To maintain a constant leverage ratio greater than 1x, an ETF must rebalance. This takes the form of buying high and selling low, which produces the lag effect.
However, you may be asking, why does an ETF have to promise to maintain a constant leverage ratio? Couldn't it advertise that, after buying an index with some initial leverage, it will passively keep the same position size per share, allowing leverage to change with the market? (This is separate from adjusting for corporate actions or composition of the index itself.) As far as I know, it could, but this would be less useful to investors/traders for three reasons:
Anyone buying or holding the ETF as time goes on would have to calculate and monitor its current leverage in order to determine the appropriate position size for their hedging or speculation goal. It's easier if name of the ETF tells you (to a good approximation) what the leverage will always be.
If the ETF appreciates greatly, then without rebalancing, its leverage will decrease. Ultimately the leverage would approach 1x (unleveraged) for a "successful" long ETF or 0x (cash-like) for a "successful" short ETF. Then the ETF would lose its raison d'etre. In particular it will not turn, say 7% returns into 21% returns for the long term.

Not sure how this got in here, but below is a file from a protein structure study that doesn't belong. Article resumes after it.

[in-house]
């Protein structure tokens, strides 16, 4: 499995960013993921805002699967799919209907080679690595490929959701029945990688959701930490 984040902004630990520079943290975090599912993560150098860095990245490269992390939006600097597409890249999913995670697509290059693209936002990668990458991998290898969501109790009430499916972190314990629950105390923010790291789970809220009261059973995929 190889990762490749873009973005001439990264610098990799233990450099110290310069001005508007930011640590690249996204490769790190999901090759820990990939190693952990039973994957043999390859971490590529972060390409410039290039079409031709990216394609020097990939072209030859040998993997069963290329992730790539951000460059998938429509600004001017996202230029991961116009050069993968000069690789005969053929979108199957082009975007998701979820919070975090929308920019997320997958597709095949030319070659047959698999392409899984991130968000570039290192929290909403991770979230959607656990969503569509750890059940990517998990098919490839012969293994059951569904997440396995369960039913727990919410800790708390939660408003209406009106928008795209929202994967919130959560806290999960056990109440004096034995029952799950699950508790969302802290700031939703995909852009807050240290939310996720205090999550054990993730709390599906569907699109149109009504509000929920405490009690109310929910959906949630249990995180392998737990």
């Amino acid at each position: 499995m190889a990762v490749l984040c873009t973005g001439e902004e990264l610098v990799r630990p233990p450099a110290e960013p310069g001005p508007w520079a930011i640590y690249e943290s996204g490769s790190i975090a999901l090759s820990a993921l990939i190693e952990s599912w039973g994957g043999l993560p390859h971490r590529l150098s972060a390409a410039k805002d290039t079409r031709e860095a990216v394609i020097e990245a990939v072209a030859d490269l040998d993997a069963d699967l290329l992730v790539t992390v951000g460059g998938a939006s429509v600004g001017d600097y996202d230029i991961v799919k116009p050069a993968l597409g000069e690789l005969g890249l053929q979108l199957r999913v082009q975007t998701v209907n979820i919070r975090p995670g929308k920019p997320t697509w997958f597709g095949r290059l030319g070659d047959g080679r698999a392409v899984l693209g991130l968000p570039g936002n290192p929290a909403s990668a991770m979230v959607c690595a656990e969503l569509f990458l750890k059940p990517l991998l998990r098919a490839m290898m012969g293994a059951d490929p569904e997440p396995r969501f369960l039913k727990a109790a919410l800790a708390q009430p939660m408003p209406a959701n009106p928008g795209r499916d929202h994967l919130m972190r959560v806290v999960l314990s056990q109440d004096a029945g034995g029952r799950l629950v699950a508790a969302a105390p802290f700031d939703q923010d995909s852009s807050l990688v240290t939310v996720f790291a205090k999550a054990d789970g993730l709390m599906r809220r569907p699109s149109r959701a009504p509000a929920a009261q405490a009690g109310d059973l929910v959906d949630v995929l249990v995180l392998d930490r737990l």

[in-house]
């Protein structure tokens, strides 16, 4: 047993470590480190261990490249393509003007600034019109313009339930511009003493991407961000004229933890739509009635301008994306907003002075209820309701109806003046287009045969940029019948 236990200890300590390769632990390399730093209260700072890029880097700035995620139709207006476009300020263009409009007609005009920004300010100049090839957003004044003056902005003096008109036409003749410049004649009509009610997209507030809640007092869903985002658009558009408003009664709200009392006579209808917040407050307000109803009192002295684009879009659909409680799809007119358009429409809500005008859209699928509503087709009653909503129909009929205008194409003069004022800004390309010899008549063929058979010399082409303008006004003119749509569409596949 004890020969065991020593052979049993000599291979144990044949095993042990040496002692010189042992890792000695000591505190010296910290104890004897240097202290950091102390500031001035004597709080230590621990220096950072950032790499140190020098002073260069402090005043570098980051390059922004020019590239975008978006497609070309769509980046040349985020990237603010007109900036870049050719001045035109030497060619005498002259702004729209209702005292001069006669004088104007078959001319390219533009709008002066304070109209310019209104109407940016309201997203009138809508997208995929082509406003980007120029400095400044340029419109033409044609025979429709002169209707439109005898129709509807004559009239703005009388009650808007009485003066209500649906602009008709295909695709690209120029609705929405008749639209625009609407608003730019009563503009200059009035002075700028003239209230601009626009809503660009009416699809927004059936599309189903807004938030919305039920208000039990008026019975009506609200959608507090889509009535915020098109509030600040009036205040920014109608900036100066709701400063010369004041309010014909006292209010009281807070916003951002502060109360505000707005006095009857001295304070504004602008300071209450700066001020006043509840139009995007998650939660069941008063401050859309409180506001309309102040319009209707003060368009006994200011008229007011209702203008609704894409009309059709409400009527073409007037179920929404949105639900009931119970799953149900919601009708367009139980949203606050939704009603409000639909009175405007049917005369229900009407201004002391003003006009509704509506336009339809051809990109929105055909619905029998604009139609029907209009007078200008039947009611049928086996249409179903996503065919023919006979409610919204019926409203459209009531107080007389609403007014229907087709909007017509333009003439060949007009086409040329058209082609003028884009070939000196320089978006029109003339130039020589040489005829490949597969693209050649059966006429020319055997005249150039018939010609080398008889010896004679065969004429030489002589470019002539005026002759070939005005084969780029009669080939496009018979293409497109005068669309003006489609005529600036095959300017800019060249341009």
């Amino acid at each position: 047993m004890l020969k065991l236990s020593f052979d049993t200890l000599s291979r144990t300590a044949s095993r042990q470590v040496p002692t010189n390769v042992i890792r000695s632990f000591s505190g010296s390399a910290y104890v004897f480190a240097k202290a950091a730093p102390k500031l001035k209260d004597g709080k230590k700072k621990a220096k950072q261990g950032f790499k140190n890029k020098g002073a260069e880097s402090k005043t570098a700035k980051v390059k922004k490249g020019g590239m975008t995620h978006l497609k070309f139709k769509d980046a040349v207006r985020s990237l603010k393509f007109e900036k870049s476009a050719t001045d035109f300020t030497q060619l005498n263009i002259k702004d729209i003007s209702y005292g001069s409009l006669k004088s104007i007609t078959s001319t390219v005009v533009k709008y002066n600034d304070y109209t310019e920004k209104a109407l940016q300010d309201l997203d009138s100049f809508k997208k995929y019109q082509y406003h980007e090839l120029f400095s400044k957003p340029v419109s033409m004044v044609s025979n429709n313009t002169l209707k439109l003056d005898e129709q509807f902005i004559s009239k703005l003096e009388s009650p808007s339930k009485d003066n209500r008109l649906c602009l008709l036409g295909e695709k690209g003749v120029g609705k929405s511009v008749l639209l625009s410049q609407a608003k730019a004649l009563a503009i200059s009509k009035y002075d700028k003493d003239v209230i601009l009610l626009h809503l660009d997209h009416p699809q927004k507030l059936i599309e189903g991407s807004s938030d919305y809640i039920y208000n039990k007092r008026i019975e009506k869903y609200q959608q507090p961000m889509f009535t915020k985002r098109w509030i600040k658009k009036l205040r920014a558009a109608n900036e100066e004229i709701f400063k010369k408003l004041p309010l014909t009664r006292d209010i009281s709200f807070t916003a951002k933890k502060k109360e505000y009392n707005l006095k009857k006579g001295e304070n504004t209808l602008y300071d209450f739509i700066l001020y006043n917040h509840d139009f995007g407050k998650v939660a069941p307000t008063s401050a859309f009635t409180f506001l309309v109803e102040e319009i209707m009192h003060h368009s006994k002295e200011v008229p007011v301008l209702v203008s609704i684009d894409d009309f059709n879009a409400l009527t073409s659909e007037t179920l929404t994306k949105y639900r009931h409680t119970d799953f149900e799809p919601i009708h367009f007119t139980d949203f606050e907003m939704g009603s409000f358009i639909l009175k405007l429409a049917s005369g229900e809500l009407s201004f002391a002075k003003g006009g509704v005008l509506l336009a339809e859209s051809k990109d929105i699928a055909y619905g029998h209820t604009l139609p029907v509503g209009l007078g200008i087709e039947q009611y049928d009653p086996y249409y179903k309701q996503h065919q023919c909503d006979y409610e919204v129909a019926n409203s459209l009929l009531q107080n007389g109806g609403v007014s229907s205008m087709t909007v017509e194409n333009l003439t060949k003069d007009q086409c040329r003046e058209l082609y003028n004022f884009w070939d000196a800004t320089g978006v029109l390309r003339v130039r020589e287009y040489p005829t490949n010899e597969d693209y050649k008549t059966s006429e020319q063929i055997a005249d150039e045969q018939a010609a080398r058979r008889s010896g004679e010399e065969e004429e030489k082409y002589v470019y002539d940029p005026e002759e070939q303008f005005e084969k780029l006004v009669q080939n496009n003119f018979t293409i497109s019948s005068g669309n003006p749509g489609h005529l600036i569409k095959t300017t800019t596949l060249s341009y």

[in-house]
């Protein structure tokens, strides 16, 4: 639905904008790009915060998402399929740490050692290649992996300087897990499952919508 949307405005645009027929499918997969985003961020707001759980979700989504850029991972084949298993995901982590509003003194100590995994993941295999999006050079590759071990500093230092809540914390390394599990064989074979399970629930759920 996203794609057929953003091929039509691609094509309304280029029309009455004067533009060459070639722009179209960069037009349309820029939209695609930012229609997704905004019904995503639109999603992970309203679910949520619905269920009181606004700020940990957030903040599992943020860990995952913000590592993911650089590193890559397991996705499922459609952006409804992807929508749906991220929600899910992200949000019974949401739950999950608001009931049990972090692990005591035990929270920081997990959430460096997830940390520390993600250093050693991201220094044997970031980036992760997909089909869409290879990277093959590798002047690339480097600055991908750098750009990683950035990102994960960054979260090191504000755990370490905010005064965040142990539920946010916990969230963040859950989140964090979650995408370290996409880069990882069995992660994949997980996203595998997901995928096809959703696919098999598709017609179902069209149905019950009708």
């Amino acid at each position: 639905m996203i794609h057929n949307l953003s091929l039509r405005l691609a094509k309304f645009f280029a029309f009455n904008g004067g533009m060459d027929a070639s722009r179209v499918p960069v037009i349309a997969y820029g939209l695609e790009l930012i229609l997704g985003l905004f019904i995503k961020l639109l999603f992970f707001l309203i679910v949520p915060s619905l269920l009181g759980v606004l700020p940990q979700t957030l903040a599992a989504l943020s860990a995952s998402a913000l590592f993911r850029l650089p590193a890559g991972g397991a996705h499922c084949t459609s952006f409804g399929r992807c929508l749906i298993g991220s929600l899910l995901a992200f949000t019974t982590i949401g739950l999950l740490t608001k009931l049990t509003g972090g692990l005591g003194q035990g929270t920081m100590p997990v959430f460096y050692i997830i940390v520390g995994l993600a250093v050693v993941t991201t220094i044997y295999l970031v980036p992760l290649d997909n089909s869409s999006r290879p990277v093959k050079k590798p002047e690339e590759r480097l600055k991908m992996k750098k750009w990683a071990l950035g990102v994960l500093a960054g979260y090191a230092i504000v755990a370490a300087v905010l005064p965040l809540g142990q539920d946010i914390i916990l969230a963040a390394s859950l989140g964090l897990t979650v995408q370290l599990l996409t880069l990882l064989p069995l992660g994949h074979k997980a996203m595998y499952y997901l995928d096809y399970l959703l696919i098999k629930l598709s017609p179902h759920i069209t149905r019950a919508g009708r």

If the ETF depreciates greatly, it will face internal margin calls and a significant chance of going bankrupt. Whereas a 3x daily-rebalanced fund would require a 33% drop in the index in one day to go bust, a non-rebalanced fund with initial 3x leverage would go bust if at any point there is a cumulative drop of 33% from inception. Realistically, before that point, margin calls would effectively force a rebalancing.